Although there are many movies that follow the lives of individuals trying to make it in the journalistic or publishing world, many of them tend to paint a perfect picture, tying up conclusions in a bow. Something that I learned in an introduction to creative writing course is that this is not always the case, and sometimes it’s perfectly fine to leave some questions unanswered.

For that reason, certain television shows tend to provide a better source of inspiration for aspiring writers, not only through their storylines, but also through the ways in which the shows are written. So, writers, grab a notebook and a pen and see what you can learn from these television shows.

 1. “Jane the Virgin”

Written in a manner similar to a telenovela (or a Spanish-language soap opera), much of what makes “Jane the Virgin” a resource for writers comes from its unique structure.

The way in which the narration is written, and spoken, presents the audience with even more information to keep them hooked on the show. Although the actual way in which the show is written is important, Jane as a character is where many aspiring writers can pull lessons from.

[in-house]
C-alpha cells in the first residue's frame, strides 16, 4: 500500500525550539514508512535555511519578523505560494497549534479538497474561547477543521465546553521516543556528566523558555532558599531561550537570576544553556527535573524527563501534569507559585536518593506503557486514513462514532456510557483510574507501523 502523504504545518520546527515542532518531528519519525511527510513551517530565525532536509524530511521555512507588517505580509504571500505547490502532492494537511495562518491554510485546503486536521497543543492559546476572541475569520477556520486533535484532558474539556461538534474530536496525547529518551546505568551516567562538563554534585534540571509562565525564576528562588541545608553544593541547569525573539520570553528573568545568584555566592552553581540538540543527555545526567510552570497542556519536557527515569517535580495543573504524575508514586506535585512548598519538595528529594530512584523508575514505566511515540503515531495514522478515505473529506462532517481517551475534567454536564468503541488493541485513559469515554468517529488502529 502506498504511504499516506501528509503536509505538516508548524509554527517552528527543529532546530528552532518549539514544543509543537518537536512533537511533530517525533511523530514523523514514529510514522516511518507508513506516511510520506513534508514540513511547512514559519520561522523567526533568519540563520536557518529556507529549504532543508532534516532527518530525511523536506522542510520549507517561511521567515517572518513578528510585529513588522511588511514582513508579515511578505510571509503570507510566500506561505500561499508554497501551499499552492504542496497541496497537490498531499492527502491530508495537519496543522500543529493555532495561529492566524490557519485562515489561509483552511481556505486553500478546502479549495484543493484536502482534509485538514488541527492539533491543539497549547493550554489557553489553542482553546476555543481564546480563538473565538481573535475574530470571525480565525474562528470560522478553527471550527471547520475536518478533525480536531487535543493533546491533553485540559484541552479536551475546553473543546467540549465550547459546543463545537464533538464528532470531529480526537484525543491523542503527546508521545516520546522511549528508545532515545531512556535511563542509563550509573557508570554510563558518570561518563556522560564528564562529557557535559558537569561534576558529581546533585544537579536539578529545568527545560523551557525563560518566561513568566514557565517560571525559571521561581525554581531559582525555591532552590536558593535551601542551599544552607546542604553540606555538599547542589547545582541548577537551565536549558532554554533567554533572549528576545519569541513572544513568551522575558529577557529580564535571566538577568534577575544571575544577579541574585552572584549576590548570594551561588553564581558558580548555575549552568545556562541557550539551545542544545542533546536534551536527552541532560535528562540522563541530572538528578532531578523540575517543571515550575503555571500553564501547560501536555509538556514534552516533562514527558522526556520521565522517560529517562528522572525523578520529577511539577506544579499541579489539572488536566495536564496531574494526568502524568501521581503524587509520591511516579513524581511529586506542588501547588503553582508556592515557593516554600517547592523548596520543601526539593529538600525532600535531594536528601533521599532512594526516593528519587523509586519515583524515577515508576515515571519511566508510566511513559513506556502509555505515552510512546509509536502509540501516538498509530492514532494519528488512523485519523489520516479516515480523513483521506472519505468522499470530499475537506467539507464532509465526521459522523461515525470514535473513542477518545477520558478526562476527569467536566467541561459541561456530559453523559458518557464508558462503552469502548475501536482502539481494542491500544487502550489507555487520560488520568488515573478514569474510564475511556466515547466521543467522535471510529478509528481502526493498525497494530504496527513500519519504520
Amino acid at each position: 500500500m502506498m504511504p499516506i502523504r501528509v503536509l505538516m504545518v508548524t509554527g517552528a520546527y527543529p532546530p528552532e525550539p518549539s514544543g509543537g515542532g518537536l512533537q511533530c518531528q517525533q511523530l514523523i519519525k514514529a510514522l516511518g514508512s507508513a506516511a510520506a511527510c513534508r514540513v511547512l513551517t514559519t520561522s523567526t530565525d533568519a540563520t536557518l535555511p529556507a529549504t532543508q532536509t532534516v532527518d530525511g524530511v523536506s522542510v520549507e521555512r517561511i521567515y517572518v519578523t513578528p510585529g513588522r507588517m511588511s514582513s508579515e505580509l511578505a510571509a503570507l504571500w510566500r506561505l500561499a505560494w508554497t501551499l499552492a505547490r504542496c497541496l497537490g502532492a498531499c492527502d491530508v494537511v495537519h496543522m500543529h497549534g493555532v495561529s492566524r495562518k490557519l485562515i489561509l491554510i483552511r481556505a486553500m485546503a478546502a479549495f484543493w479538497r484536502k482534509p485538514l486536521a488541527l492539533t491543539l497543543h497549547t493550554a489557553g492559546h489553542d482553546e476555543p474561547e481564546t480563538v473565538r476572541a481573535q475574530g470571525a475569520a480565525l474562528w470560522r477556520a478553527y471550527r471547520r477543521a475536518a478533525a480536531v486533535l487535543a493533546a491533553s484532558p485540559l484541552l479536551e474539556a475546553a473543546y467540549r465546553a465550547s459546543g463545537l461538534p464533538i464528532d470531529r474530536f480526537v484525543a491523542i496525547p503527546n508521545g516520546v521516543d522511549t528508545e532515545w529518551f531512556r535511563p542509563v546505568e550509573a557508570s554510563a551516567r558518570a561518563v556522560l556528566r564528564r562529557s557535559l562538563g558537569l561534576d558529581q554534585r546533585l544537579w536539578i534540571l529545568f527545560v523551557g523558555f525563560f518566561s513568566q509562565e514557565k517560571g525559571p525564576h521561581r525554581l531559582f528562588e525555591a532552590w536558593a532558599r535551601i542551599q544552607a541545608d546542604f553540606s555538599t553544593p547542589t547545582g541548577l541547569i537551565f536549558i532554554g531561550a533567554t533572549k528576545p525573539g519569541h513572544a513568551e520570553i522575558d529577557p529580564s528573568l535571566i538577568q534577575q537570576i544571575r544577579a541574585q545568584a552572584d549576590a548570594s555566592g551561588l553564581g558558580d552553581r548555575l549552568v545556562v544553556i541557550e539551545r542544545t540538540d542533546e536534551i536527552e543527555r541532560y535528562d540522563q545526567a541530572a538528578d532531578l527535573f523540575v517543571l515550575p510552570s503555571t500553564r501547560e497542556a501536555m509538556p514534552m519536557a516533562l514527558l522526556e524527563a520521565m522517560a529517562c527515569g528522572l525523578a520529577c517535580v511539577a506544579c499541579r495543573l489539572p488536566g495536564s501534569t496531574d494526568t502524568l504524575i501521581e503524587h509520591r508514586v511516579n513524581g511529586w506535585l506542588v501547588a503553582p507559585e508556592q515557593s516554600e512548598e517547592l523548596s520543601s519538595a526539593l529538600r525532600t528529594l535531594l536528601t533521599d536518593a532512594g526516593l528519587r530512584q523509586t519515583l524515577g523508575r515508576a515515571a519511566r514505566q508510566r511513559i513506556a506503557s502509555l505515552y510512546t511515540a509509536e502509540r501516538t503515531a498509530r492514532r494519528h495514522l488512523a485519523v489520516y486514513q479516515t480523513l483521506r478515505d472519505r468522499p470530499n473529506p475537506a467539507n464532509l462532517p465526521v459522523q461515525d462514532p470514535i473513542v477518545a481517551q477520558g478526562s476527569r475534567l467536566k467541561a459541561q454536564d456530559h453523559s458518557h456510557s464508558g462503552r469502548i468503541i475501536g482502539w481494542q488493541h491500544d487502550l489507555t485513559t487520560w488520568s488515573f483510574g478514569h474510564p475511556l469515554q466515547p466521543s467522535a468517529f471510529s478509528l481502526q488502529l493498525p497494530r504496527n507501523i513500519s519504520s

While much of the series thus far has dealt with Jane’s love life — mainly her relationships with Michael, Rafael and now Adam — it is her journey to become a novelist that is something many can learn from.

In the earlier seasons of the show, Jane worked hard to create her master’s thesis, working with two separate advisors and taking all their notes into consideration when making revisions. One of Jane’s largest challenges with this was the fact that her thesis was a romance novel and the advisor she worked with was a feminist professor that didn’t necessarily believe in romance.

As a result, Jane learned how to work with someone who may not have shared her ideals, while sticking to her guns the whole way through, which is something many writers can learn from.

In the most recent season of “Jane the Virgin,” which takes place years after the death of Jane’s husband, Michael, Jane’s novel gets published. The novel, “Snow Falling,” is a piece in which the setting is in the early 1900s but is a loose retelling of Jane’s time with Michael.

After countless back-and-forth’s with her editor, something all writers are bound to go through before seeing their work take shape, Jane’s dream of becoming a published writer turns into a reality. Once again, the show reminds viewers to never give up, constantly pursue their creative vision and follow through with their projects….